With the stress of being isolated and the change in routines, it is critical that people with developmental disabilities and their families also focus on self-care. This can include eating healthy, getting enough rest, exercising both the body and mind, and caring and loving each other.
Exercise: You may not be able to go to a gym so you can set up a “home gym.” There are lots of free workout videos on YouTube. You can exercise on your floor and do resistance training. You can also go for walks and runs in the community, as long as you maintain a distance from other people. Exercise also boosts your immune system.
Diet: This is a great time to find healthy recipes online and try new foods that are plant-based and include lean meats. This is not the time to “stress eat” as this can lower your immune system. Limit your intake of sugary and fried foods.
Meditation: Meditation is a key method to reduce stress, and many people with I/DD find it to be a great tool for remaining calm. You can find many strategies for meditation online or ask friends or family who meditate for advice.
Beth Ribet, PhD, JD and Director of Repair offers these words:
We can think about healing and vulnerability as communal, and very political experiences. So I’d like to offer a little perspective, and some thoughts about healing and taking care as we navigate this immediate challenge.
When I review the Center for Disease Control guidelines, How to Prepare and Take Action for COVID-19, what strikes me is that there is virtually no information about how to heal and survive this virus, or viruses in general. While public health guidance acknowledges that those most at risk are the elderly or those who are medically vulnerable in substantial ways, there is almost no public discussion about how to maximize our chances of resisting or healing from the virus if we are exposed to it.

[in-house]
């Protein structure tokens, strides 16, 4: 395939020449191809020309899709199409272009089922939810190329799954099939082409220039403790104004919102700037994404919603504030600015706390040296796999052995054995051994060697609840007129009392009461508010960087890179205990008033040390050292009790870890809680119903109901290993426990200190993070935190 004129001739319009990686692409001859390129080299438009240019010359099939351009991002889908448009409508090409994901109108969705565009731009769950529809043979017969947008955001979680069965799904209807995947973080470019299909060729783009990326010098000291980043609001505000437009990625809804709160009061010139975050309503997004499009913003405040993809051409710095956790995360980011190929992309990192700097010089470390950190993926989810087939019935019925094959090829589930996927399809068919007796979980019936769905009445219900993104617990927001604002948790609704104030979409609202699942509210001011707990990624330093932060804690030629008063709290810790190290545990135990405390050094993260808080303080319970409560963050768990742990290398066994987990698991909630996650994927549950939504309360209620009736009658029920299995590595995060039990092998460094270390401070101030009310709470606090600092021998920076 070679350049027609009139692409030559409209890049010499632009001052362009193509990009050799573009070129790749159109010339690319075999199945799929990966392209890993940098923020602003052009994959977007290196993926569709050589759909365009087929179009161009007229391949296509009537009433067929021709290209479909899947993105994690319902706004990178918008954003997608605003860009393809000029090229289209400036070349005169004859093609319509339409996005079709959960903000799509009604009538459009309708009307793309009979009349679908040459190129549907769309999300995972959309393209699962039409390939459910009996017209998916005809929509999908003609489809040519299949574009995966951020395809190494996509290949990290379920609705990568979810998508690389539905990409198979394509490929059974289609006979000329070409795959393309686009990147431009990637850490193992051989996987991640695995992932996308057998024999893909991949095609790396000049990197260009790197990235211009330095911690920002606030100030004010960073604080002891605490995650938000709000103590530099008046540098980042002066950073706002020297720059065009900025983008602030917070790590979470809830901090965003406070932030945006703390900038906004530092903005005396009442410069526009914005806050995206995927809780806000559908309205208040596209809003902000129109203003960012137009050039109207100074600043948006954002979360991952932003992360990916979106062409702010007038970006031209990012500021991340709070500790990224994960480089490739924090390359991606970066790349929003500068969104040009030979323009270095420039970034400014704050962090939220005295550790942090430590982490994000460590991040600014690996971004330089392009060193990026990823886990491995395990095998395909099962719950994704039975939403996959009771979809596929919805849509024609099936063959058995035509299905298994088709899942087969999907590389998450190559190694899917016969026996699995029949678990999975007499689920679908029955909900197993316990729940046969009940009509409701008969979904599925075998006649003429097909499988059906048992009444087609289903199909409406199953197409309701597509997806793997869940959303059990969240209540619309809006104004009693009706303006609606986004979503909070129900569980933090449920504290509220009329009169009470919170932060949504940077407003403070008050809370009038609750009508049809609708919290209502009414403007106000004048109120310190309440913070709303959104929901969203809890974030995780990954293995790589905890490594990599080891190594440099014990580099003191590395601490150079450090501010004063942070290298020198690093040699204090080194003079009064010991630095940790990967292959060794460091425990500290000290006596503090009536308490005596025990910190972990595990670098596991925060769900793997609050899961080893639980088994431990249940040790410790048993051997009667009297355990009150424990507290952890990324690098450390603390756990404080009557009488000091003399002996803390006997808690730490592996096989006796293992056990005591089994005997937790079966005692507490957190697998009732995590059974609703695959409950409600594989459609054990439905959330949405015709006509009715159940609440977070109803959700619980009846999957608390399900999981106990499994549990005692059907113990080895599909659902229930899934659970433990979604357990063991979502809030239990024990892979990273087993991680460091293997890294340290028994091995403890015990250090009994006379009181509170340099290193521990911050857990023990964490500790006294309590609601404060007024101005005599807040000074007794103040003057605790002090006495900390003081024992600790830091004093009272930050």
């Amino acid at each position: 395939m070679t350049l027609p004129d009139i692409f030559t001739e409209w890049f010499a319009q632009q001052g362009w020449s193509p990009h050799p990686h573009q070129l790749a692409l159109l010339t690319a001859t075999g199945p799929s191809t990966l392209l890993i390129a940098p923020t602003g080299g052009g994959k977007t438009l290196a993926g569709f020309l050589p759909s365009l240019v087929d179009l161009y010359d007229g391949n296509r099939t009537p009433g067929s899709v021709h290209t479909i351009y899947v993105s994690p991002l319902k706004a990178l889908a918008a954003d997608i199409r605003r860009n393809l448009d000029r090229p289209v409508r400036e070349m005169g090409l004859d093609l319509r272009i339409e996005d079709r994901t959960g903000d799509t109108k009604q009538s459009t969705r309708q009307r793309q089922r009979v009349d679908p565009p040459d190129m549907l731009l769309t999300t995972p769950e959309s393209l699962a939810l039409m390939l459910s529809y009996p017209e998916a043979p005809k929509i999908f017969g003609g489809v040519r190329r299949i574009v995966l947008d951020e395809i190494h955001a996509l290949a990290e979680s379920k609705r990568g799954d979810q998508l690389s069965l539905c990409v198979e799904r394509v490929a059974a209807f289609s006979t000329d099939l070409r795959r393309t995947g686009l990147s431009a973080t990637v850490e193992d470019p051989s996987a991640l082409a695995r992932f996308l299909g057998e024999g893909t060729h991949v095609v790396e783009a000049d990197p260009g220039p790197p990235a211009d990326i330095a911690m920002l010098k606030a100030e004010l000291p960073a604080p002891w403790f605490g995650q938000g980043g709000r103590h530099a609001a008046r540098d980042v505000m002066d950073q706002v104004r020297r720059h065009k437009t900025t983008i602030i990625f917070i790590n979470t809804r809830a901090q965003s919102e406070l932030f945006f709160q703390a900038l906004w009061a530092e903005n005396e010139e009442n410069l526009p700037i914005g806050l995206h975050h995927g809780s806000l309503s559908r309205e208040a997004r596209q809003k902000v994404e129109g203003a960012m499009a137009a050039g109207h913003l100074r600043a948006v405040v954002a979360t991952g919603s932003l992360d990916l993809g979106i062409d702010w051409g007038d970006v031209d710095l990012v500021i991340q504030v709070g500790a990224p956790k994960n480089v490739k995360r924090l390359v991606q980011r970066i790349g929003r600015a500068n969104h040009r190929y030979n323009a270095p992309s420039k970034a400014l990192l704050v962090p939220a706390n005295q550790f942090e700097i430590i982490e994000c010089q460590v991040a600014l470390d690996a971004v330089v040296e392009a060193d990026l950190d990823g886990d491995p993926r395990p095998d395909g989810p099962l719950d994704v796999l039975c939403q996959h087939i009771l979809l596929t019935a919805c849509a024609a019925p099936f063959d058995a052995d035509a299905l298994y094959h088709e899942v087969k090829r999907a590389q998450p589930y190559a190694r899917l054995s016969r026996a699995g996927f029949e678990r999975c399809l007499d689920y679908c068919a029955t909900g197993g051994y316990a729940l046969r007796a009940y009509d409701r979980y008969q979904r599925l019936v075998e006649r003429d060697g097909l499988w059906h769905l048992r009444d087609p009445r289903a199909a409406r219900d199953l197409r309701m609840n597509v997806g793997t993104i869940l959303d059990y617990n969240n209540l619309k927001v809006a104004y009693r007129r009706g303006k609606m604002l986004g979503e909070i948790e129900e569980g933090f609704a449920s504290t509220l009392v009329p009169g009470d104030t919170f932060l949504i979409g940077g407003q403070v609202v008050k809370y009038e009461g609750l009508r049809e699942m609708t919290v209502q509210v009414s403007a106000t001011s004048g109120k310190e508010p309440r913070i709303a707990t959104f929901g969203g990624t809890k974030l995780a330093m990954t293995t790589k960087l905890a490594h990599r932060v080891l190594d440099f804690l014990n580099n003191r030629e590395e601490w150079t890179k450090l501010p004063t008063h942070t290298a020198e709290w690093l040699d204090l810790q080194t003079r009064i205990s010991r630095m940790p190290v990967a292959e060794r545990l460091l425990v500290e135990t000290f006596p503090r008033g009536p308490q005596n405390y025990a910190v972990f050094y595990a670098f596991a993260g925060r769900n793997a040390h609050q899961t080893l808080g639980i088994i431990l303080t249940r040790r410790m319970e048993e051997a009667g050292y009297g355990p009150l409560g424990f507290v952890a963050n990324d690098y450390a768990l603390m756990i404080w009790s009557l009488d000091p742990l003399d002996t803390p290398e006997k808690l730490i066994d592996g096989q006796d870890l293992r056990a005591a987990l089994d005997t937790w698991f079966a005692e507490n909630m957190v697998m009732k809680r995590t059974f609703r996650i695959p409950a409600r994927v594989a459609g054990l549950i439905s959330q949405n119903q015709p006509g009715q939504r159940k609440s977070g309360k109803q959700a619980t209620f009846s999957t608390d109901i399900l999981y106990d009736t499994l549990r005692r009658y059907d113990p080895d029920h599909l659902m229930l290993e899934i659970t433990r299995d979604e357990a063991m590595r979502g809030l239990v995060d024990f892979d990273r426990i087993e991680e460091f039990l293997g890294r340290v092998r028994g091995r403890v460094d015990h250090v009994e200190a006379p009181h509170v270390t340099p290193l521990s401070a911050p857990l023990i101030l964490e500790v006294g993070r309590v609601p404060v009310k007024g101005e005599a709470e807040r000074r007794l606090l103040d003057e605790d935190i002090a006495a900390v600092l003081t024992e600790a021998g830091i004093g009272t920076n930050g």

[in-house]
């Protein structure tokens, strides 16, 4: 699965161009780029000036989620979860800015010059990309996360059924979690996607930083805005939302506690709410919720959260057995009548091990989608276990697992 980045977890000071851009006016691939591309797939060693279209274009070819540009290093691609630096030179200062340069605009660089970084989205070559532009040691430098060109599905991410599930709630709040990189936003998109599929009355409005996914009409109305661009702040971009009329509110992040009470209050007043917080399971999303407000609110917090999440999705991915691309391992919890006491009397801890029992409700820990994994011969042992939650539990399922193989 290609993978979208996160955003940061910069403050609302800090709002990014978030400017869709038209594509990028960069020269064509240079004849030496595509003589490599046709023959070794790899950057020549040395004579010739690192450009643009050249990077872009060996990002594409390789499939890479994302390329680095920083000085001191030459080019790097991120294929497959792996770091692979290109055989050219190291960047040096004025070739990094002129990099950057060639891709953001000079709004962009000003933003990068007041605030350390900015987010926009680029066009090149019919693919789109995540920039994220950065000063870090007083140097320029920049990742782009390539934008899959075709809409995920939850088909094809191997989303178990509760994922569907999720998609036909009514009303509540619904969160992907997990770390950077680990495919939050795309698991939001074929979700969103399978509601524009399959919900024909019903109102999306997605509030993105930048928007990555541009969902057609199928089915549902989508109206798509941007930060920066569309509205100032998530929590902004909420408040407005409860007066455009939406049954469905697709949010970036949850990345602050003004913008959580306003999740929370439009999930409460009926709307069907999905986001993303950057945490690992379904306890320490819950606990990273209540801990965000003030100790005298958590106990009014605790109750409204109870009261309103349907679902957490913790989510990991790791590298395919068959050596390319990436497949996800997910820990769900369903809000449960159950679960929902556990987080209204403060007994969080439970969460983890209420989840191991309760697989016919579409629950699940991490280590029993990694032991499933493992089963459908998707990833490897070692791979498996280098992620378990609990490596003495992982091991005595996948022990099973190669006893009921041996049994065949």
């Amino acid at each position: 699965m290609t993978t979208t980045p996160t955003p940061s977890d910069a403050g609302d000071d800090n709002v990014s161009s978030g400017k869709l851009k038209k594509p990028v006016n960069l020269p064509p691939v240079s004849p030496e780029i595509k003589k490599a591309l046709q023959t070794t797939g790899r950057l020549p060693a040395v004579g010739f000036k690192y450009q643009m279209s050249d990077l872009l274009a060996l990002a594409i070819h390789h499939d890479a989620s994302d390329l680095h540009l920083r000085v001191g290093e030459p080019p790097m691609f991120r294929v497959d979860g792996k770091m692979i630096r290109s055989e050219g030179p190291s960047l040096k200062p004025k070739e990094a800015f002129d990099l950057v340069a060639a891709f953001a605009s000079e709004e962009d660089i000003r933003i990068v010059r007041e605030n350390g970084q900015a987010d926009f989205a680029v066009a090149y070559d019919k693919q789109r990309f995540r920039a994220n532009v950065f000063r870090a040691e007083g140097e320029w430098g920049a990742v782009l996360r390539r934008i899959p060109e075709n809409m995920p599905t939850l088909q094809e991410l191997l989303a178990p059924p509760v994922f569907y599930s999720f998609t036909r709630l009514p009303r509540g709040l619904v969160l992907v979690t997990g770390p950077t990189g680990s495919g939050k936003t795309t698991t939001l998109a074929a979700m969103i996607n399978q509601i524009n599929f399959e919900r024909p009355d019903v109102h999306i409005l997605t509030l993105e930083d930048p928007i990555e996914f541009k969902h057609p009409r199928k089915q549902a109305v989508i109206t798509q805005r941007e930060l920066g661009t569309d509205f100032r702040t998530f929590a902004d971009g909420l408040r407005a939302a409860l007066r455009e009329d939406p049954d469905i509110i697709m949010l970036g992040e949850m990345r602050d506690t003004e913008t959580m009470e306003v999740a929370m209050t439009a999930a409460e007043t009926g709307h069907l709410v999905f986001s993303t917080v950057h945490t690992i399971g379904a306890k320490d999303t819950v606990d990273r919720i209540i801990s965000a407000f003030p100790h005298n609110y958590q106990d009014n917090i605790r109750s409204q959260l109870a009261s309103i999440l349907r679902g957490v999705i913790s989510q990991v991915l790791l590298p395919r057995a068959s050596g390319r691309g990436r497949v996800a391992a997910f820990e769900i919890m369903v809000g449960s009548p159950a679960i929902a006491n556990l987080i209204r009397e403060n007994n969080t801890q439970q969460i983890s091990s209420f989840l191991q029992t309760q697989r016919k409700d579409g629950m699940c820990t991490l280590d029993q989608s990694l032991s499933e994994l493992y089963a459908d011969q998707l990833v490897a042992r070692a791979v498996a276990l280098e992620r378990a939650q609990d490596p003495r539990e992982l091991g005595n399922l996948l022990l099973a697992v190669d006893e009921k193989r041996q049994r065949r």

Some of this silence makes sense. It’s new, so there are things about the disease that we simply don’t know yet.
But some of this silence is just dangerous — because there’s a lot that we know, or can learn, about how to make our bodies more resistant to the harmful effects of respiratory viruses, and more capable of healing fully and developing new antibodies that can help neutralize this virus.
One of the most important ways we can prepare, in addition to engaging in practices that minimize contagion, is to give ourselves and each other support, care, and information about how to get and stay as healthy as possible.
What works for you? What’s helped your body be more resilient? We’ve got tremendous strengths, and a lot of undervalued knowledge between us that needs to be shared. So when I notice alarm and panic, one of the things I remind myself is that collectively, we have a lot of tools that can help us all resist disease, or heal if we become sick. Those tools belong to us, whether or not the responses from our public entities are able to get beyond the cruelty of racial scapegoating, and modestly helpful but very basic reminders to disinfect and stock up groceries and water. I have a lot of faith in us, and our capacity to heal.
This is a great time to commit to rest, hydration, very healthy eating, and taking time to relax, play, and relieve stress — because all of those things strengthen immunity, as compared to racism and anxiety, which create stress, and therefore weaken immunity.
Repair has created a digital message board, “Taking Care”, which you can visit here, where you can share reactions to the COVID-19 pandemic, discuss how you are doing, share or seek information about maintaining health, and discuss how we can take care of ourselves and each other.
The State Council on Developmental Disabilities has ideas for activities while sheltering in place.